Born in an Appalachian Prison, Minnesota Woman Brings Hope to Women Who Are Incarcerated
The Minneapolis single mother of two has brought love and hope to more than 20,000 incarcerated women since 2012
Deborah Jiang-Stein was 12 years old when she found the letter hidden beneath her adoptive mother’s silky slips and neatly-folded underwear in a perfumed dresser drawer.
Written on crisp white paper embossed with miniature roses, the message was short, but Deborah knew it was important. Why else would it be hidden?
“Can you please alter Deborah’s birth certificate from the Federal Women’s Prison in West Virginia, to Seattle,” her mother had written to their family’s attorney. “Nothing good will come from her knowing she lived in the prison before foster care or that her birth mother was a heroin addict. After all, she was born in our hearts here in Seattle, and if she finds all this out, she’ll ask questions about the prison and her foster homes before we adopted her.”
After reading the letter again and carefully replacing it in the drawer, Deborah walked into her parents’ bathroom and stared at her reflection in the mirror over the sink. “Born in prison? It can’t be true,” she thought. “When people find out, then what? Who loves anyone from prison?”
More than four decades later, Deborah finally knows the answer to that question: She does.
As CEO and founder of the unPrison Project, a nonprofit dedicated to building literacy, mentoring and life skills for women in prison and their children, the Minneapolis single mother of two has brought love and hope to more than 20,000 incarcerated women since 2012.
“This is my life now — I have probably been in more prisons than anybody,” Deborah, who has been invited to work with women in more than 30 prisons, tells PEOPLE.
“Eighty percent of incarcerated women have children, and it isn’t uncommon to find three generations of women in one prison,” she says. “We need to break that cycle. Directly working with these women, it’s my goal to change their lives and the lives of their children on the outside.”
For the first year of her life, Deborah was on the “inside,” after officials at the Appalachian prison where her birth mother was incarcerated allowed her to be fed and nurtured behind bars until she was placed in foster care.
Even when her mother was placed in solitary confinement off and on for 17 weeks, “they allowed me to go with her,” says Deborah, who learned about her birth mother’s story as an adult, after looking through more than 900 pages of prison files.
“I never told anybody about it for a long time,” she tells PEOPLE, “because I was ashamed. I thought that people might say that I was a piece of dirt and think that something was wrong with me.”
It was only when she turned her life around after years of drug addiction, violence and crime as a young woman that Deborah was able to embrace her past and realize that her story might help other women experiencing similar pain. She started visiting groups of women in prison and wrote a book about her unusual first year of life, Prison Baby.
“The first time I told my story, I looked up and of the 300 women in the audience, many were weeping,” she says. “I knew then that I had done the right thing. Women needed to hear this. I was on the right track.”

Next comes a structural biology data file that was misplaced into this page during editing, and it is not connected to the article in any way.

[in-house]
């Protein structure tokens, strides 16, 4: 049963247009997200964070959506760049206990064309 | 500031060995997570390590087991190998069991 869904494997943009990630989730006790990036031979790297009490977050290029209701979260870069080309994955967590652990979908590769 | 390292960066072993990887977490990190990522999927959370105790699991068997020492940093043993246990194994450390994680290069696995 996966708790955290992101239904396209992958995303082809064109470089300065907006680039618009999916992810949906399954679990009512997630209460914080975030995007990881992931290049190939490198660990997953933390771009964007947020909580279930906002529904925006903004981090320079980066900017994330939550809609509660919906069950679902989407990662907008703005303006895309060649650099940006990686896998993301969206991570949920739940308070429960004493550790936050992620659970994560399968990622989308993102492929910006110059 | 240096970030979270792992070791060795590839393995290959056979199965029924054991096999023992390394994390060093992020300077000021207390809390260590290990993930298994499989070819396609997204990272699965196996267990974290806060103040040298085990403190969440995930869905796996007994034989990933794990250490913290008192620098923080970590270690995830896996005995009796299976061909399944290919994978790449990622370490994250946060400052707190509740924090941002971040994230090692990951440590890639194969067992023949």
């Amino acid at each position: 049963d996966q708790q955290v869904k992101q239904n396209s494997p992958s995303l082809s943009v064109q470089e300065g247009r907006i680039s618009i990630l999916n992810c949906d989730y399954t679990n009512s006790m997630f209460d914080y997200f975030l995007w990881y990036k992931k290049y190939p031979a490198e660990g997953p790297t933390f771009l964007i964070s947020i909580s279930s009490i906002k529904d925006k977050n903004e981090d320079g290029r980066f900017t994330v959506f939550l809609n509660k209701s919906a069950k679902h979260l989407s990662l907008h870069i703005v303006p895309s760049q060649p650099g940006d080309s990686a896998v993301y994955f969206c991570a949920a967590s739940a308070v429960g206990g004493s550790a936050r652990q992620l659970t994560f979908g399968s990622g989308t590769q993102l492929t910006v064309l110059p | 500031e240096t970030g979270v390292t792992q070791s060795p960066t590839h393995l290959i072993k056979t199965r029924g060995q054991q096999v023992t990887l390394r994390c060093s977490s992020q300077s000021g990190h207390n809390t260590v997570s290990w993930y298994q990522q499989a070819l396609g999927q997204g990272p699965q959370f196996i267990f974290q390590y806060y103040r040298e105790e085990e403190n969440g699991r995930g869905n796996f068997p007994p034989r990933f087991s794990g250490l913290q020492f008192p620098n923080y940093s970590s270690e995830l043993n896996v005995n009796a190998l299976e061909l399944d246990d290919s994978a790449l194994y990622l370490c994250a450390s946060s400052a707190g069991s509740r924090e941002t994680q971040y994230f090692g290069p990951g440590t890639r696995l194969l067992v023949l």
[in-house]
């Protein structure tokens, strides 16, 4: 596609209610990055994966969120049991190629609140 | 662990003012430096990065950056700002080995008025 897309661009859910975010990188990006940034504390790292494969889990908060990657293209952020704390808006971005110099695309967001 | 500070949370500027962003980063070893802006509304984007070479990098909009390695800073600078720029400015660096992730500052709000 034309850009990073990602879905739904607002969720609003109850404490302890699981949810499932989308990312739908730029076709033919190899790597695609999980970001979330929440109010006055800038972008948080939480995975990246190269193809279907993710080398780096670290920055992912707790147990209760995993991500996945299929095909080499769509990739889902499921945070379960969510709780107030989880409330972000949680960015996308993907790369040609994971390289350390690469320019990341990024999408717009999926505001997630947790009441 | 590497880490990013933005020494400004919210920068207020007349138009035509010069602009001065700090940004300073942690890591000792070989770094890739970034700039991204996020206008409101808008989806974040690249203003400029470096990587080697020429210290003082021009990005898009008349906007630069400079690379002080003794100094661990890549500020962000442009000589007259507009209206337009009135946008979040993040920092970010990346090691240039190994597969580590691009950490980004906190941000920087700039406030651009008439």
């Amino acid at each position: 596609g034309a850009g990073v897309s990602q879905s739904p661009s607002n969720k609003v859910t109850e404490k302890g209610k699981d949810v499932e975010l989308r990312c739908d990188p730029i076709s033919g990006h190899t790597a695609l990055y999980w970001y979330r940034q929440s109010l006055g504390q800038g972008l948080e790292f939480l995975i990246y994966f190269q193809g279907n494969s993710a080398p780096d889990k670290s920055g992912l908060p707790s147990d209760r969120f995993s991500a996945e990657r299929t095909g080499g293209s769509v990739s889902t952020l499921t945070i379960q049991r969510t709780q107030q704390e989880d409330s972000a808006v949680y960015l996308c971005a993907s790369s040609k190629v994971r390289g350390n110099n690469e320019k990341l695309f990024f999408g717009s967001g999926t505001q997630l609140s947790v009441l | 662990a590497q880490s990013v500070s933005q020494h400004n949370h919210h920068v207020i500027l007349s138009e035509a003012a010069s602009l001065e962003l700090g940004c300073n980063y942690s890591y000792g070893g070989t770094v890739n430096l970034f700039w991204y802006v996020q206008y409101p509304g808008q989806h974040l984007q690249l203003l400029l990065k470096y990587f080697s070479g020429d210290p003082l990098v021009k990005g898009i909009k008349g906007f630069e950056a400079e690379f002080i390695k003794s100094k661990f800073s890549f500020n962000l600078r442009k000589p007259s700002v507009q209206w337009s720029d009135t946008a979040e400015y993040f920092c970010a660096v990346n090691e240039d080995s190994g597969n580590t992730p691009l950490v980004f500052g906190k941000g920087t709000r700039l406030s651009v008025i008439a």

By sharing her story and teaching female inmates the importance of literacy and how to manage anger and seek forgiveness from their families, Deborah, who was recently selected as a L’Oréal Paris Woman of Worth, aims to give women a sense of purpose through the unPrison Project. This spring, she hopes to start a new program in Minnesota called Mama’s Bus, transporting children between ages 5 and 11 to state prisons to visit their mothers and read books together.
“When a woman goes to prison, her children are deeply affected because their main nurturer is gone,” Deborah tells PEOPLE. “Women will do anything to take their kids to see their dads, when they are in prison. But when the situation is reversed, fathers seldom take the kids to visit. I’ve seen research that shows even one visit from a child to a mother in prison can help reduce recidivism and give women hope of changing their lives.”
“Deborah’s work to positively impact the lives of incarcerated mothers and their children is valuable beyond measure,” says Raymond Dehn, a Minnesota state representative who is helping with legislation to introduce the Mama’s Bus program. “Her tireless work and innovative approach will help women to break the cycle that has resulted in their incarceration.”
Another fan of Deborah’s work is political activist and political organizer Gloria Steinem, who has teamed up with Deborah to speak about the mass imprisonment of women in the United States.
“Deborah has shown us that we have neighbors, and that our neighbors are wrongly shut off by walls and we’re supposed to pretend that they are not our neighbors,” Steinem tells PEOPLE. “But in fact, they are, and we can go past those walls and discover that the people who are there are very much the same as us.”
As a young woman, Deborah often wondered about her biological mother and was saddened to eventually learn that she had died years earlier of throat cancer. While doing research for her book, she learned that her mother had hoped to hire a detective to find the baby girl she’d named Madlyn Mary.
“I used to hate that I had prison roots,” she tells PEOPLE. “I kept hoping that the facts of my story would go away. But now, I’ve learned to hold that mother-daughter bond close to my heart. And if helps change someone else’s life, all the better.”